Modern Operating Systems by Herbert Bos ...
Modern_Operating_Systems_by_Herbert_Bos_and_Andrew_S._Tanenbaum_4th_Ed.pdf-M ODERN O PERATING S YSTEMS
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Modern Operating Systems by Herbert Bos and Andrew...
Modern_Operating_Systems_by_Herbert_Bos_and_Andrew_S._Tanenbaum_4th_Ed.pdf-M ODERN O PERATING S YSTEMS
Modern Operating Systems by Herbert...
Modern_Operating_Systems_by_Herbert_Bos_and_Andrew_S._Tanenbaum_4th_Ed.pdf-M ODERN O PERATING S YSTEMS
Page 908
SEC. 11.2
Win32 API function
Create a new registry key
Delete a registry key
Open a key to get a handle to it
Enumerate the subkeys subordinate to the key of the handle
Look up the data for a value within a key
Figure 11-10.
Some of the Win32 API calls for using the registry
When the system is turned off, most of the registry information is stored on the
disk in the hives. Because their integrity is so critical to correct system func-
tioning, backups are made automatically and metadata writes are flushed to disk to
prevent corruption in the event of a system crash.
Loss of the registry requires
software on the system.
In the previous sections we examined Windows as seen by the programmer
writing code for user mode.
Now we are going to look under the hood to see how
the system is organized internally, what the various components do, and how they
interact with each other and with user programs.
This is the part of the system
seen by the programmer implementing low-level user-mode code, like subsystems
and native services, as well as the view of the system provided to device-driver
Although there are many books on how to use Windows, there are many fewer
on how it works inside.
One of the best places to look for additional information
on this topic is
Microsoft Windows Internals
, 6th ed., Parts 1 and 2 (Russinovich
and Solomon, 2012).
11.3.1 Operating System Structure
As described earlier, the Windows operating system consists of many layers, as
depicted in Fig. 11-4. In the following sections we will dig into the lowest levels
of the operating system: those that run in kernel mode.
The central layer is the
NTOS kernel itself, which is loaded from
when Windows boots.
NTOS itself consists of two layers, the
, which containing most of the
services, and a smaller layer which is (also) called the
and implements the
underlying thread scheduling and synchronization abstractions (a kernel within the
kernel?), as well as implementing trap handlers, interrupts, and other aspects of
how the CPU is managed.

Page 909
CHAP. 11
The division of NTOS into kernel and executive is a reflection of NT’s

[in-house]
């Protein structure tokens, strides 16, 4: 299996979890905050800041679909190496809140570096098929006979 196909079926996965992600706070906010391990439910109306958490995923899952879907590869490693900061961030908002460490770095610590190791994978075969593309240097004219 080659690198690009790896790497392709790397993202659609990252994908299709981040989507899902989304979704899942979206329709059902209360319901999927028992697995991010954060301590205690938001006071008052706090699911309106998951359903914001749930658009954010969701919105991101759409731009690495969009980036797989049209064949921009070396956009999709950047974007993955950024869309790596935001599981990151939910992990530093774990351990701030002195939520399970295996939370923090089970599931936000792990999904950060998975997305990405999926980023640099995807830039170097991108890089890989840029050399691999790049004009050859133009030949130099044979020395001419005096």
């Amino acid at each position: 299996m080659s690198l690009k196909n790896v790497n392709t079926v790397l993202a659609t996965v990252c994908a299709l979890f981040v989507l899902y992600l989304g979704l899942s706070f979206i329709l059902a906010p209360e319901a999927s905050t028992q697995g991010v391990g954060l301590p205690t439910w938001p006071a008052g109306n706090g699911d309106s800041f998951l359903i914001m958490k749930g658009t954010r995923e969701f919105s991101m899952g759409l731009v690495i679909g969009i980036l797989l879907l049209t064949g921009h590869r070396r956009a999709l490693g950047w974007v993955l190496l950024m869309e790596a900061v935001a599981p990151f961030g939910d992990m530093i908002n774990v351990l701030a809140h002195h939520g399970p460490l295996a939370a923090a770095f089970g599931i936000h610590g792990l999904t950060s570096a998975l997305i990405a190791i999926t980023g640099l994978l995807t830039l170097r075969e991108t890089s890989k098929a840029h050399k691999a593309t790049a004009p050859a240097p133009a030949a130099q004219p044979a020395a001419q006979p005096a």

VAX/VMS roots.
The VMS operating system, which was also designed by Cutler,
had four hardware-enforced layers: user, supervisor, executive, and kernel corres-
ponding to the four protection modes provided by the VAX processor architecture.
The Intel CPUs also support four rings of protection, but some of the early target
processors for NT did not, so the kernel and executive layers represent a soft-
ware-enforced abstraction, and the functions that VMS provides in supervisor
mode, such as printer spooling, are provided by NT as user-mode services.
The kernel-mode layers of NT are shown in Fig. 11-11. The kernel layer of
NTOS is shown above the executive layer because it implements the trap and inter-
rupt mechanisms used to transition from user mode to kernel mode.
User mode
Kernel mode
System library kernel user-mode dispatch routines (ntdll.dll)
Hardware abstraction layer
Security monitor
Object manager
Config manager
Executive run-time library
Trap/exception/interrupt dispatch
CPU scheduling and synchronization: threads, ISRs, DPCs, APCs
NTOS executive layer
I/O manager
Virtual memory
Cache manager
Procs and threads
File systems,
volume manager,
TCP/IP stack,
net interfaces
graphics devices,
all other devices
CPU, MMU, interrupt controllers, memory, physical devices, BIOS
Figure 11-11.
Windows kernel-mode organization.
The uppermost layer in Fig. 11-11 is the system library (
), which ac-
tually runs in user mode.
The system library includes a number of support func-
tions for the compiler run-time and low-level libraries, similar to what is in
also contains special code entry points used by the kernel to ini-
tialize threads and dispatch exceptions and user-mode
Asynchronous Pro-
cedure Calls
). Because the system library is so integral to the operation of the ker-
nel, every user-mode process created by NTOS has
mapped at the same fixed
address. When NTOS is initializing the system it creates a section object to use
when mapping
, and it also records addresses of the
entry points used by
the kernel.
Below the NTOS kernel and executive layers is a layer of software called the
Hardware Abstraction Layer
) which abstracts low-level hardware details
like access to device registers and DMA operations, and the way the parentboard

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